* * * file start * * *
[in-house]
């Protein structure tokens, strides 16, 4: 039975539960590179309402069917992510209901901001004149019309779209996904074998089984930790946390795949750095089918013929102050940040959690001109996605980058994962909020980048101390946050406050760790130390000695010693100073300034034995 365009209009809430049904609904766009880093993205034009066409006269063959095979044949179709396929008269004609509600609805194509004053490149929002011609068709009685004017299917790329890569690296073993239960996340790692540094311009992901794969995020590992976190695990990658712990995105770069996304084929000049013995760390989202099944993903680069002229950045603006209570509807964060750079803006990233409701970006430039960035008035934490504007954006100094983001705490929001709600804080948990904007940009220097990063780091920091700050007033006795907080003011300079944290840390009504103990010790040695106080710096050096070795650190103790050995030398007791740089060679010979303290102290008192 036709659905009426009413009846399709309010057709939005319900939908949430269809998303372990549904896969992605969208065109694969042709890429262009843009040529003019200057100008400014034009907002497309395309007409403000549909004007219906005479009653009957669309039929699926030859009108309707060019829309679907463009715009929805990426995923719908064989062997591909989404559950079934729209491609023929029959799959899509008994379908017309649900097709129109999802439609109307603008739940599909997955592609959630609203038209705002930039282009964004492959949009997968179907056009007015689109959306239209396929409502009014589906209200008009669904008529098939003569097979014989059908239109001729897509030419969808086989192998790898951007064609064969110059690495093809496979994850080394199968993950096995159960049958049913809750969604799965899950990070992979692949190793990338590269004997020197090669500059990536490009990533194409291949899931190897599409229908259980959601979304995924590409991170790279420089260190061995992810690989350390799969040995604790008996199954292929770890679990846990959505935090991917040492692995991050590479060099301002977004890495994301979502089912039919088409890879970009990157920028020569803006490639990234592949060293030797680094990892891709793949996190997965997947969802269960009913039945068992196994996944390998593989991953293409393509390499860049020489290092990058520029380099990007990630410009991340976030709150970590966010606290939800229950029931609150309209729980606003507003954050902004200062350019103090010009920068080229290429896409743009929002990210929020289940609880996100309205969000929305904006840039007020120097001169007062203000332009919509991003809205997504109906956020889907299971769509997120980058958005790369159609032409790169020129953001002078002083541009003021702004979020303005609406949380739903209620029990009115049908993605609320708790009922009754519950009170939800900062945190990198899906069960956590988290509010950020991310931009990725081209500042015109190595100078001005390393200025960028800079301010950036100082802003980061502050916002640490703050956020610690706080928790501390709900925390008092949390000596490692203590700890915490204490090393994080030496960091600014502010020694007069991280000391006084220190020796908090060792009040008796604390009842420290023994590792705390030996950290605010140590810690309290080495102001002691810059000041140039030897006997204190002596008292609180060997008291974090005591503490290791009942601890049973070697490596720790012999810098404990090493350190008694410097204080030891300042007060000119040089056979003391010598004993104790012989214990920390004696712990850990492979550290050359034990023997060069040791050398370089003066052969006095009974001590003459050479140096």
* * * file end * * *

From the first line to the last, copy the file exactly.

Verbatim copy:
[in-house]
């Protein structure tokens, strides 16, 4: 039975539960590179309402069917992510209901901001004149019309779209996904074998089984930790946390795949750095089918013929102050940040959690001109996605980058994962909020980048101390946050406050760790130390000695010693100073300034034995 365009209009809430049904609904766009880093993205034009066409006269063959095979044949179709396929008269004609509600609805194509004053490149929002011609068709009685004017299917790329890569690296073993239960996340790692540094311009992901794969995020590992976190695990990658712990995105770069996304084929000049013995760390989202099944993903680069002229950045603006209570509807964060750079803006990233409701970006430039960035008035934490504007954006100094983001705490929001709600804080948990904007940009220097990063780091920091700050007033006795907080003011300079944290840390009504103990010790040695106080710096050096070795650190103790050995030398007791740089060679010979303290102290008192 036709659905009426009413009846399709309010057709939005319900939908949430269809998303372990549904896969992605969208065109694969042709890429262009843009040529003019200057100008400014034009907002497309395309007409403000549909004007219906005479009653009957669309039929699926030859009108309707060019829309679907463009715009929805990426995923719908064989062997591909989404559950079934729209491609023929029959799959899509008994379908017309649900097709129109999802439609109307603008739940599909997955592609959630609203038209705002930039282009964004492959949009997968179907056009007015689109959306239209396929409502009014589906209200008009669904008529098939003569097979014989059908239109001729897509030419969808086989192998790898951007064609064969110059690495093809496979994850080394199968993950096995159960049958049913809750969604799965899950990070992979692949190793990338590269004997020197090669500059990536490009990533194409291949899931190897599409229908259980959601979304995924590409991170790279420089260190061995992810690989350390799969040995604790008996199954292929770890679990846990959505935090991917040492692995991050590479060099301002977004890495994301979502089912039919088409890879970009990157920028020569803006490639990234592949060293030797680094990892891709793949996190997965997947969802269960009913039945068992196994996944390998593989991953293409393509390499860049020489290092990058520029380099990007990630410009991340976030709150970590966010606290939800229950029931609150309209729980606003507003954050902004200062350019103090010009920068080229290429896409743009929002990210929020289940609880996100309205969000929305904006840039007020120097001169007062203000332009919509991003809205997504109906956020889907299971769509997120980058958005790369159609032409790169020129953001002078002083541009003021702004979020303005609406949380739903209620029990009115049908993605609320708790009922009754519950009170939800900062945190990198899906069960956590988290509010950020991310931009990725081209500042015109190595100078001005390393200025960028800079301010950036100082802003980061502050916002640490703050956020610690706080928790501390709900925390008092949390000596490692203590700890915490204490090393994080030496960091600014502010020694007069991280000391006084220190020796908090060792009040008796604390009842420290023994590792705390030996950290605010140590810690309290080495102001002691810059000041140039030897006997204190002596008292609180060997008291974090005591503490290791009942601890049973070697490596720790012999810098404990090493350190008694410097204080030891300042007060000119040089056979003391010598004993104790012989214990920390004696712990850990492979550290050359034990023997060069040791050398370089003066052969006095009974001590003459050479140096």